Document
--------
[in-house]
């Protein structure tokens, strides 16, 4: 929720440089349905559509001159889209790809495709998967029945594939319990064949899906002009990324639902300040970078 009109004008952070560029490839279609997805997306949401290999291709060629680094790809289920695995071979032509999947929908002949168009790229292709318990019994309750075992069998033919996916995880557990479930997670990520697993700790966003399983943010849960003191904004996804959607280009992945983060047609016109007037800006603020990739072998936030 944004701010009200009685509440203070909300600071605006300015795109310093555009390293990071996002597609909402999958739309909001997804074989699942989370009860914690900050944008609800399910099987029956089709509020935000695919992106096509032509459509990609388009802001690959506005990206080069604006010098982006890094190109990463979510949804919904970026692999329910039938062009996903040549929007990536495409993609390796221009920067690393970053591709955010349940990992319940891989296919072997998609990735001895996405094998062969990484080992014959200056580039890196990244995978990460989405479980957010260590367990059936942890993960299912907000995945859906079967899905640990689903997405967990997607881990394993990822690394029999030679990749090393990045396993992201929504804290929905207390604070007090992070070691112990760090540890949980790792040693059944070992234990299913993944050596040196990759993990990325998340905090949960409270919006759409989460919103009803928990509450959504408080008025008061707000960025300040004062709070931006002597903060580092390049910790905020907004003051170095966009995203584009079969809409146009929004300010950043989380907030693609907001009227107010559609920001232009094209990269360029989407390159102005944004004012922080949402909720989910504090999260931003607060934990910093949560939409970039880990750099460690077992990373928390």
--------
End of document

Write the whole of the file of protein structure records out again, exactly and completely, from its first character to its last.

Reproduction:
[in-house]
């Protein structure tokens, strides 16, 4: 929720440089349905559509001159889209790809495709998967029945594939319990064949899906002009990324639902300040970078 009109004008952070560029490839279609997805997306949401290999291709060629680094790809289920695995071979032509999947929908002949168009790229292709318990019994309750075992069998033919996916995880557990479930997670990520697993700790966003399983943010849960003191904004996804959607280009992945983060047609016109007037800006603020990739072998936030 944004701010009200009685509440203070909300600071605006300015795109310093555009390293990071996002597609909402999958739309909001997804074989699942989370009860914690900050944008609800399910099987029956089709509020935000695919992106096509032509459509990609388009802001690959506005990206080069604006010098982006890094190109990463979510949804919904970026692999329910039938062009996903040549929007990536495409993609390796221009920067690393970053591709955010349940990992319940891989296919072997998609990735001895996405094998062969990484080992014959200056580039890196990244995978990460989405479980957010260590367990059936942890993960299912907000995945859906079967899905640990689903997405967990997607881990394993990822690394029999030679990749090393990045396993992201929504804290929905207390604070007090992070070691112990760090540890949980790792040693059944070992234990299913993944050596040196990759993990990325998340905090949960409270919006759409989460919103009803928990509450959504408080008025008061707000960025300040004062709070931006002597903060580092390049910790905020907004003051170095966009995203584009079969809409146009929004300010950043989380907030693609907001009227107010559609920001232009094209990269360029989407390159102005944004004012922080949402909720989910504090999260931003607060934990910093949560939409970039880990750099460690077992990373928390």